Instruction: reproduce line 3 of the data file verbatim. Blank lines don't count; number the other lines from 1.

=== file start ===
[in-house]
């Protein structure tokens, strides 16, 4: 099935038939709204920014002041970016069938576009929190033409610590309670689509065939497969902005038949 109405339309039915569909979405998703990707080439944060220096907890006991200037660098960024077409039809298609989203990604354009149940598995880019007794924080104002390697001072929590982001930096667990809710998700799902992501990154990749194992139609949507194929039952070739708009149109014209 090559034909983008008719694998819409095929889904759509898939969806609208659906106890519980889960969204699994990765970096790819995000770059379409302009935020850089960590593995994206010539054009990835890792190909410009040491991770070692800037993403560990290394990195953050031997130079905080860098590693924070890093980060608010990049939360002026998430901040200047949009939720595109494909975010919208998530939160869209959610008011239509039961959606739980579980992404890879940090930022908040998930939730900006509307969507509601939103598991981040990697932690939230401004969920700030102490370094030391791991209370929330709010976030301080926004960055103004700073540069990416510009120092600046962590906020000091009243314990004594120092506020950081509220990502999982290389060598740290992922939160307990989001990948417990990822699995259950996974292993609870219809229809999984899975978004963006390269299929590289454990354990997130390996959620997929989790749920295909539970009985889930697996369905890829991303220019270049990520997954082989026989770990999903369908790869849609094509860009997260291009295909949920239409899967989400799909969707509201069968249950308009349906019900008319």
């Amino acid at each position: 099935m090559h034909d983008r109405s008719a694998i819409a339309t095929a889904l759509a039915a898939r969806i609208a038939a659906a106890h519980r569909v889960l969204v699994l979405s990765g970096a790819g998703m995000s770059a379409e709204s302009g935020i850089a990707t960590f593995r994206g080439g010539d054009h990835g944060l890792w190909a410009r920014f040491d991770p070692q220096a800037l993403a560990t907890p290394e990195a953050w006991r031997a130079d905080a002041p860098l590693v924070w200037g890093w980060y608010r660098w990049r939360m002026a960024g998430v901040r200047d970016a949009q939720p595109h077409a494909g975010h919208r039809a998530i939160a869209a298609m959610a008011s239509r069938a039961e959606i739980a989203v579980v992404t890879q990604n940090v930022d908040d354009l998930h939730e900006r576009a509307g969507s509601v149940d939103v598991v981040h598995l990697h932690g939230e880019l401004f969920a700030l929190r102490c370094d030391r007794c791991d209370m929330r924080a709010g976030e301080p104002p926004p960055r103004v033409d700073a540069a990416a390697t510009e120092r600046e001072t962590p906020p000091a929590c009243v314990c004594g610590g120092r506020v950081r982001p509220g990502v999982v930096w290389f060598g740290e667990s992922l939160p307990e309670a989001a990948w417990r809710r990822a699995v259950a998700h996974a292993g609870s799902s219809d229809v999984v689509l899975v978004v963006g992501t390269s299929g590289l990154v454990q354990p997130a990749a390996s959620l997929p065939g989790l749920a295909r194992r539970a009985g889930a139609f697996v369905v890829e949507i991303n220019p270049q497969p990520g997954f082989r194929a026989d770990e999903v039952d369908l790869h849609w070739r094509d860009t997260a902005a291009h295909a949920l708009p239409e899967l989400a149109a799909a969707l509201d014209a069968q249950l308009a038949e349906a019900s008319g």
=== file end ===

């Amino acid at each position: 099935m090559h034909d983008r109405s008719a694998i819409a339309t095929a889904l759509a039915a898939r969806i609208a038939a659906a106890h519980r569909v889960l969204v699994l979405s990765g970096a790819g998703m995000s770059a379409e709204s302009g935020i850089a990707t960590f593995r994206g080439g010539d054009h990835g944060l890792w190909a410009r920014f040491d991770p070692q220096a800037l993403a560990t907890p290394e990195a953050w006991r031997a130079d905080a002041p860098l590693v924070w200037g890093w980060y608010r660098w990049r939360m002026a960024g998430v901040r200047d970016a949009q939720p595109h077409a494909g975010h919208r039809a998530i939160a869209a298609m959610a008011s239509r069938a039961e959606i739980a989203v579980v992404t890879q990604n940090v930022d908040d354009l998930h939730e900006r576009a509307g969507s509601v149940d939103v598991v981040h598995l990697h932690g939230e880019l401004f969920a700030l929190r102490c370094d030391r007794c791991d209370m929330r924080a709010g976030e301080p104002p926004p960055r103004v033409d700073a540069a990416a390697t510009e120092r600046e001072t962590p906020p000091a929590c009243v314990c004594g610590g120092r506020v950081r982001p509220g990502v999982v930096w290389f060598g740290e667990s992922l939160p307990e309670a989001a990948w417990r809710r990822a699995v259950a998700h996974a292993g609870s799902s219809d229809v999984v689509l899975v978004v963006g992501t390269s299929g590289l990154v454990q354990p997130a990749a390996s959620l997929p065939g989790l749920a295909r194992r539970a009985g889930a139609f697996v369905v890829e949507i991303n220019p270049q497969p990520g997954f082989r194929a026989d770990e999903v039952d369908l790869h849609w070739r094509d860009t997260a902005a291009h295909a949920l708009p239409e899967l989400a149109a799909a969707l509201d014209a069968q249950l308009a038949e349906a019900s008319g």